The Bowden Creek deposit is located on the west side of the Cutoff Valley, 400 metres west of Highway 12 and 8.5 kilometres southwest of Clinton.
The deposit consists of a limestone bed hosted in a 460 metre thick Permian(?) sequence of mafic flows, tuff, chert and argillite of the Carboniferous to Jurassic Cache Creek Group. This sequence is overlain by massive Middle to Upper Permian limestones of the Marble Canyon Formation (Cache Creek Group). The strata have been folded into the Fortytwo Creek anticlinorium, a broad north west trending structure complicated by faulting and smaller scale folding.
The limestone bed strikes 017 degrees over an exposed length of 660 metres and dips vertically. The unit varies up to 170 metres in exposed width. Several vertical faults cut the deposit.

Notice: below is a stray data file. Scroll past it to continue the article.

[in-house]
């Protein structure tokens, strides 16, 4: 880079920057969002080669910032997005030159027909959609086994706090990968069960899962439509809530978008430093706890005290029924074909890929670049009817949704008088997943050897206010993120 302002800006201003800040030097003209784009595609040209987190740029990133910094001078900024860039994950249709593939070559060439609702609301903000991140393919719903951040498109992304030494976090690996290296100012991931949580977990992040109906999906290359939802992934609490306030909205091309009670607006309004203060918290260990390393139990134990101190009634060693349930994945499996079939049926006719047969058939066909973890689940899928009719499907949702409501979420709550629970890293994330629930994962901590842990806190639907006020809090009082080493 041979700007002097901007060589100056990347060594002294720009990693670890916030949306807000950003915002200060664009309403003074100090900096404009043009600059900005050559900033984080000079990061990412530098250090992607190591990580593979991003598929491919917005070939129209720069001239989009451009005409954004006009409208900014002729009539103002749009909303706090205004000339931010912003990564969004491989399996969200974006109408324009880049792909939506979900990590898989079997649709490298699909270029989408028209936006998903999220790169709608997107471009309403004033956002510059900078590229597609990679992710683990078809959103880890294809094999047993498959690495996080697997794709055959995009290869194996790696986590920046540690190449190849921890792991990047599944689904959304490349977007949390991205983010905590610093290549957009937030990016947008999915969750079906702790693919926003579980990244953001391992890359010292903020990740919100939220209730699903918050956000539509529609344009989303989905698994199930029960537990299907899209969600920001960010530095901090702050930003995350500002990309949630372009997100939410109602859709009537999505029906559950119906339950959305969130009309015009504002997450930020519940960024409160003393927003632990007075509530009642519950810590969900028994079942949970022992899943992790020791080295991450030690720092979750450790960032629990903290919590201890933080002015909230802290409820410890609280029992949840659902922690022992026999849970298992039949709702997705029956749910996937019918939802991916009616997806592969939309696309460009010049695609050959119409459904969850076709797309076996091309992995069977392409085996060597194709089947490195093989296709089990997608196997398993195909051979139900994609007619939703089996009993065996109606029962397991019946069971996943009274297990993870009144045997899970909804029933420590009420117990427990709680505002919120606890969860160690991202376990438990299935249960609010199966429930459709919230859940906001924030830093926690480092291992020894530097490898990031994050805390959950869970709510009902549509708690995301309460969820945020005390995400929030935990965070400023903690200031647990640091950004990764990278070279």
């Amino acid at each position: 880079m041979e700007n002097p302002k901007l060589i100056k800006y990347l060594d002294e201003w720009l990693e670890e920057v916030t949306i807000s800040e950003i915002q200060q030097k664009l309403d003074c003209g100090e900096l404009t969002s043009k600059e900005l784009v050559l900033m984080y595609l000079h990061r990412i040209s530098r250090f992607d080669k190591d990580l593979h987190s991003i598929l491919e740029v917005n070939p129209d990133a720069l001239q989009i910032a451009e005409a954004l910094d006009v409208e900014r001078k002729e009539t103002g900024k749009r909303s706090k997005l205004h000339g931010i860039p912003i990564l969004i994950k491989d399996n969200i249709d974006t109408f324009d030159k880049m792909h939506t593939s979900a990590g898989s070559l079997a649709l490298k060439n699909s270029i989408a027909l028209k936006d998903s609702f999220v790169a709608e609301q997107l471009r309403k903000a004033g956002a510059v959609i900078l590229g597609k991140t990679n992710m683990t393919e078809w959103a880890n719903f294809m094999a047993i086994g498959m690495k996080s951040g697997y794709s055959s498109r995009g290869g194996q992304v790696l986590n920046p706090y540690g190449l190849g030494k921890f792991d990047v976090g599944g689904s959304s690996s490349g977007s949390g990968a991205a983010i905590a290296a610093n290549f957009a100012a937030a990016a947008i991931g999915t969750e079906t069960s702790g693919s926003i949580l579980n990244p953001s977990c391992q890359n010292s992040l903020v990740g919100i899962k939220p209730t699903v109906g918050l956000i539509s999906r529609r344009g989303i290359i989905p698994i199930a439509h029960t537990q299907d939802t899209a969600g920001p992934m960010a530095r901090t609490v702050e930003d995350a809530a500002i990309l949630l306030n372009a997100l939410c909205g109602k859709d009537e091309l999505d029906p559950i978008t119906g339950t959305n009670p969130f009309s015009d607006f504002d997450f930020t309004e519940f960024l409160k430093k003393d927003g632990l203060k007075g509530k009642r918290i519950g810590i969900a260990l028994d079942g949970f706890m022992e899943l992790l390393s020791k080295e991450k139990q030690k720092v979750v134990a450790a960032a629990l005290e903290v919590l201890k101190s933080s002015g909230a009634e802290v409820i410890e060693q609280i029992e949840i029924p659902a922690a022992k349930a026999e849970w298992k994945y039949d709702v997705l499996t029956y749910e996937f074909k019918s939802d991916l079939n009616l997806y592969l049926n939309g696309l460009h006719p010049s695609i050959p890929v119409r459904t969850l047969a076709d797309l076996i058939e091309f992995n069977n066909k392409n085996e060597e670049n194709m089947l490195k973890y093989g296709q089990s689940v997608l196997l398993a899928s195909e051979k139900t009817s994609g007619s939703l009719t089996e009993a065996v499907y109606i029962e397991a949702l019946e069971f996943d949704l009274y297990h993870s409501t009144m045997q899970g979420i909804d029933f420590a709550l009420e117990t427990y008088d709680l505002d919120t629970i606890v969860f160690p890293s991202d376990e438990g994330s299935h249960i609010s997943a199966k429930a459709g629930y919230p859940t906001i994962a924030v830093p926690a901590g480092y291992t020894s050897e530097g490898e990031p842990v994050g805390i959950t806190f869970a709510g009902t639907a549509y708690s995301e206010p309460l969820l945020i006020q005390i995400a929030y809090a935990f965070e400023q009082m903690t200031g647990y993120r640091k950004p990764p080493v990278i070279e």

The bed is comprised of fine grained, bluish grey and white mottled limestone. A chip sample, taken across a 60-metre wide quarry face, assayed 55.24 per cent CaO, 0.30 per cent MgO, 0.46 per cent insolubles, 0.30 per cent R2O3, 0.04 per cent Fe2O3, 0.030 per cent MnO, 0.071 per cent P2O5, trace of sulphur and 43.57 per cent ignition loss (Minister of Mines Annual Report 1958, p. 92, Sample 2). A second, 46 metre long, chip sample assayed 55.63 per cent CaO, 0.19 per cent MgO, 0.48 per cent SiO2, 0.14 per cent Al2O3, 0.07 per cent Fe2O3 and nil sulphur (CANMET Report 811, p. 225, Sample 105).
The deposit is estimated to contain reserves in excess 900,000 tonnes of high purity limestone (George Cross Newsletter #220, 1969).
A small quarry was opened up on this deposit sometime prior to 1958 but no production figures are available. Mutual Mining & Refining Ltd. was considering putting the property back into production in 1969.